I learned we must care enough to recognize that a learner hasn’t eaten a decent meal in a week because their parents can’t afford to keep the lights on let alone put food on the table.
I learned we must care enough to know that the reason a learner stays late afterschool is because they may be too afraid to go home to abusive foster parents.
I learned we must care enough to not start school at 7:30 or 8:00 for the ‘convenience of adults’.
I learned we must care enough to not dismiss researchthat says starting school later yields positive results.
I learned we must care enough to recognize a learner who isn’t raising their hand in class isn’t doing so because they don’t want to participate, it’s because they can only read at a 3rd grade reading level.
I learned we must care enough to know that they DO care what their peersthink of them.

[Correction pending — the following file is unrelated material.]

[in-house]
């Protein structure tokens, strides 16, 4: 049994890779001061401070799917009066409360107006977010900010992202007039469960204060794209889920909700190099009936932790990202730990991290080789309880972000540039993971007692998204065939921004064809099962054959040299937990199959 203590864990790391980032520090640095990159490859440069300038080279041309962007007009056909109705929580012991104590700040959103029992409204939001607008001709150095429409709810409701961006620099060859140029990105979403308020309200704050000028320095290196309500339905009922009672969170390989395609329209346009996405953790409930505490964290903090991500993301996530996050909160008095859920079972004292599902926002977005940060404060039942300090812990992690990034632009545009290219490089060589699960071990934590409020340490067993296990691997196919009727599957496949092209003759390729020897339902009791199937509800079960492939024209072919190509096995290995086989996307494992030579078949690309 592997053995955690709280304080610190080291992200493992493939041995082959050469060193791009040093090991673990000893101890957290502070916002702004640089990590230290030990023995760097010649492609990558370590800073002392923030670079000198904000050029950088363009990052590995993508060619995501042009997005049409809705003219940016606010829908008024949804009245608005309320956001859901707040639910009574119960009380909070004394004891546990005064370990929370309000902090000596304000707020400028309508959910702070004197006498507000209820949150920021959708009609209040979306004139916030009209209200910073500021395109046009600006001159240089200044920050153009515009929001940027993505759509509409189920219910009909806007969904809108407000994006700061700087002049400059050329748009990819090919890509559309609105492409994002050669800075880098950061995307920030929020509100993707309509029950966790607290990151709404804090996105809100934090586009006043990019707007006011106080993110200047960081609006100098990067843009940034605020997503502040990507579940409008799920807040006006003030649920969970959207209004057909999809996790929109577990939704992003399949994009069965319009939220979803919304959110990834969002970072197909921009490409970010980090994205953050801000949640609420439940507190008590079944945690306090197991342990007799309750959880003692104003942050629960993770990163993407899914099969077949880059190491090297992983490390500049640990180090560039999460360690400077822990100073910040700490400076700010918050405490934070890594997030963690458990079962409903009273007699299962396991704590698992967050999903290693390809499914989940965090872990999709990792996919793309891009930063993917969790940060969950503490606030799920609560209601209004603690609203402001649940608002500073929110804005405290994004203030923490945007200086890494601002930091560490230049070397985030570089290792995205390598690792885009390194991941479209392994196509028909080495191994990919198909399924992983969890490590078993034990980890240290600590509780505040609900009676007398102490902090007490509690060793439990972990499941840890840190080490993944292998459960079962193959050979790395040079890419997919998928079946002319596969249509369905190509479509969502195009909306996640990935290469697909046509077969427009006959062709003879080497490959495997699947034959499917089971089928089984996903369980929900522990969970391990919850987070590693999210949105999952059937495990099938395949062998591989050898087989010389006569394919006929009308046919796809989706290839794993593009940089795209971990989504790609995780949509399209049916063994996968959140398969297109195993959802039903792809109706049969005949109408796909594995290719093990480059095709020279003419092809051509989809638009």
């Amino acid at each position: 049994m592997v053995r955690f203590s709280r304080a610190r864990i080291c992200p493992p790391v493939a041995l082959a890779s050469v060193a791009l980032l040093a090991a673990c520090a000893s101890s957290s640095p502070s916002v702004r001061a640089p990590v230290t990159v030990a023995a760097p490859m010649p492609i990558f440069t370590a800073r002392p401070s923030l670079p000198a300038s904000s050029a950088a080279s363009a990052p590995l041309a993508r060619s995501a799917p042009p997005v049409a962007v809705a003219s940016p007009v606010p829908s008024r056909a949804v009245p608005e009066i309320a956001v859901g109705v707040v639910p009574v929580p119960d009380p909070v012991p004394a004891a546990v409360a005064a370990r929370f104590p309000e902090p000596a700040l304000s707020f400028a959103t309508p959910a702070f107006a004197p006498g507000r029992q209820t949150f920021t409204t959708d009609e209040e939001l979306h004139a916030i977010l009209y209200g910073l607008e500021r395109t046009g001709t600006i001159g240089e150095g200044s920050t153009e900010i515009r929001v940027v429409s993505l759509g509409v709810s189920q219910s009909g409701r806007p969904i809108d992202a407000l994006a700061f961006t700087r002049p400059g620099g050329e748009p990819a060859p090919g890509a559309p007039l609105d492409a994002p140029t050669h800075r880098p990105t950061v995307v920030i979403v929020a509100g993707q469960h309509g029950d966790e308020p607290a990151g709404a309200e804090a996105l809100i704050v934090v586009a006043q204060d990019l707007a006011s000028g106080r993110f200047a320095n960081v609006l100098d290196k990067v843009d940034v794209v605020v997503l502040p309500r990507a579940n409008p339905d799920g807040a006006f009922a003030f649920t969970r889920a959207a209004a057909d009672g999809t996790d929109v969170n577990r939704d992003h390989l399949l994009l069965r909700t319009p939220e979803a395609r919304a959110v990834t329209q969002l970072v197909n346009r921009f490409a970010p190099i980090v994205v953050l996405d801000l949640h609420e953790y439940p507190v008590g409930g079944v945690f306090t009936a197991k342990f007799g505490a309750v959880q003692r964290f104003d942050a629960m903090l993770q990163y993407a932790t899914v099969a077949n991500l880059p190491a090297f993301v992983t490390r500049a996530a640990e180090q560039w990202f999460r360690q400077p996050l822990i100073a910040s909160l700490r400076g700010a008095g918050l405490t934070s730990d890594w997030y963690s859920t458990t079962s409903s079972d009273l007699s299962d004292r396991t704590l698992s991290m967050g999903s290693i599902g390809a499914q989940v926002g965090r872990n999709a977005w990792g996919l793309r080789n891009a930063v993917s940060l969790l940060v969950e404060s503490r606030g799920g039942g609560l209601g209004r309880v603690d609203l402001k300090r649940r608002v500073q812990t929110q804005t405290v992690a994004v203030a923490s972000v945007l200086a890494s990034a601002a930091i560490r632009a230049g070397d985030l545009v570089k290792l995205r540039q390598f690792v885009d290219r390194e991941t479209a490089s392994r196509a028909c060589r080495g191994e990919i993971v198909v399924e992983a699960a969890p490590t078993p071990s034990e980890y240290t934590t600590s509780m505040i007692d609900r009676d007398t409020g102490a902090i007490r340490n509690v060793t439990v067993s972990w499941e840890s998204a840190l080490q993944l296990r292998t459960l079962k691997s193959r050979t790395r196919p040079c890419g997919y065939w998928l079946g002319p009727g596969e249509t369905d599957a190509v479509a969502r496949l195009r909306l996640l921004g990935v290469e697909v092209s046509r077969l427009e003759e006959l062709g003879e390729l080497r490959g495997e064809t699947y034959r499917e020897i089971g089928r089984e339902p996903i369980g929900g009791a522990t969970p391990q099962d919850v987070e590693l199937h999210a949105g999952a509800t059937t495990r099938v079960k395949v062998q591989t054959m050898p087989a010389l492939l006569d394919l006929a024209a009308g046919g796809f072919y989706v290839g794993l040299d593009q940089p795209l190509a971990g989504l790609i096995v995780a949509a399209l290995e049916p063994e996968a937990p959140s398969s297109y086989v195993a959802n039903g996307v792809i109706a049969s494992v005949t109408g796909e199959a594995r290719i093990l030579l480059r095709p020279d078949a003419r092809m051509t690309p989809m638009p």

I learned we must care enough to not just pass learners along grade to grade because they’re nice.
I learned we must care enough to identify learners with learning disabilities AND to provide real support services not just doctored paperwork.
I learned we must care enough to not punish behavior but to also understand the factors that led to the behavior.
I learned we must care enough to change old policies that were written a long time ago for a different type of learner.
I learned we must care enough to embrace new ways of teaching.
I learned we must care enough to embrace technology, not shut it out.
I learned we must care enough to understand the power of social networking and that it is here to stay and not just a passing fad.
I learned we must care enough to praise good educators and remove bad ones.